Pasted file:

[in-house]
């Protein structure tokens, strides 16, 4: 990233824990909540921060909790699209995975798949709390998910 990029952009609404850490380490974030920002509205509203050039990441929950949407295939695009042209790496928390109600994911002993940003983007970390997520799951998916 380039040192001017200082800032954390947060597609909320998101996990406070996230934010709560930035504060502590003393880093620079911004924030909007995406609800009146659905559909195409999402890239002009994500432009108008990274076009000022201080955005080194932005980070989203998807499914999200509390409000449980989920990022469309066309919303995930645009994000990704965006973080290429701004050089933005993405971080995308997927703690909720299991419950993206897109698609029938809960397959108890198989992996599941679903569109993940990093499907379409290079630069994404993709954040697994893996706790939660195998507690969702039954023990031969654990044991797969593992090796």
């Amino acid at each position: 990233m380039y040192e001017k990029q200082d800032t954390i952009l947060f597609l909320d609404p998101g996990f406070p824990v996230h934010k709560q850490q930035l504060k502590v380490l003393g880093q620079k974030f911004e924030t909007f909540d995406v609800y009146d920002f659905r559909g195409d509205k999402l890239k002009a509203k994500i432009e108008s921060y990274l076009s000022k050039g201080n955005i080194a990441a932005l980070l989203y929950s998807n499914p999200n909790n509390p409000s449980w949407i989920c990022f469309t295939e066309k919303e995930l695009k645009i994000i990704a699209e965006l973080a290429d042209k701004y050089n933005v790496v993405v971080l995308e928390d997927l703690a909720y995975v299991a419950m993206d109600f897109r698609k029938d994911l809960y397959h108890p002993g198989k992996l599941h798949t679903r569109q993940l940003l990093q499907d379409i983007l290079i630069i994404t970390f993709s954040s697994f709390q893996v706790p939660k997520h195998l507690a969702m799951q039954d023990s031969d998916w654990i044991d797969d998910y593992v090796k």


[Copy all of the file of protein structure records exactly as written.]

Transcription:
[in-house]
């Protein structure tokens, strides 16, 4: 990233824990909540921060909790699209995975798949709390998910 990029952009609404850490380490974030920002509205509203050039990441929950949407295939695009042209790496928390109600994911002993940003983007970390997520799951998916 380039040192001017200082800032954390947060597609909320998101996990406070996230934010709560930035504060502590003393880093620079911004924030909007995406609800009146659905559909195409999402890239002009994500432009108008990274076009000022201080955005080194932005980070989203998807499914999200509390409000449980989920990022469309066309919303995930645009994000990704965006973080290429701004050089933005993405971080995308997927703690909720299991419950993206897109698609029938809960397959108890198989992996599941679903569109993940990093499907379409290079630069994404993709954040697994893996706790939660195998507690969702039954023990031969654990044991797969593992090796």
């Amino acid at each position: 990233m380039y040192e001017k990029q200082d800032t954390i952009l947060f597609l909320d609404p998101g996990f406070p824990v996230h934010k709560q850490q930035l504060k502590v380490l003393g880093q620079k974030f911004e924030t909007f909540d995406v609800y009146d920002f659905r559909g195409d509205k999402l890239k002009a509203k994500i432009e108008s921060y990274l076009s000022k050039g201080n955005i080194a990441a932005l980070l989203y929950s998807n499914p999200n909790n509390p409000s449980w949407i989920c990022f469309t295939e066309k919303e995930l695009k645009i994000i990704a699209e965006l973080a290429d042209k701004y050089n933005v790496v993405v971080l995308e928390d997927l703690a909720y995975v299991a419950m993206d109600f897109r698609k029938d994911l809960y397959h108890p002993g198989k992996l599941h798949t679903r569109q993940l940003l990093q499907d379409i983007l290079i630069i994404t970390f993709s954040s697994f709390q893996v706790p939660k997520h195998l507690a969702m799951q039954d023990s031969d998916w654990i044991d797969d998910y593992v090796k």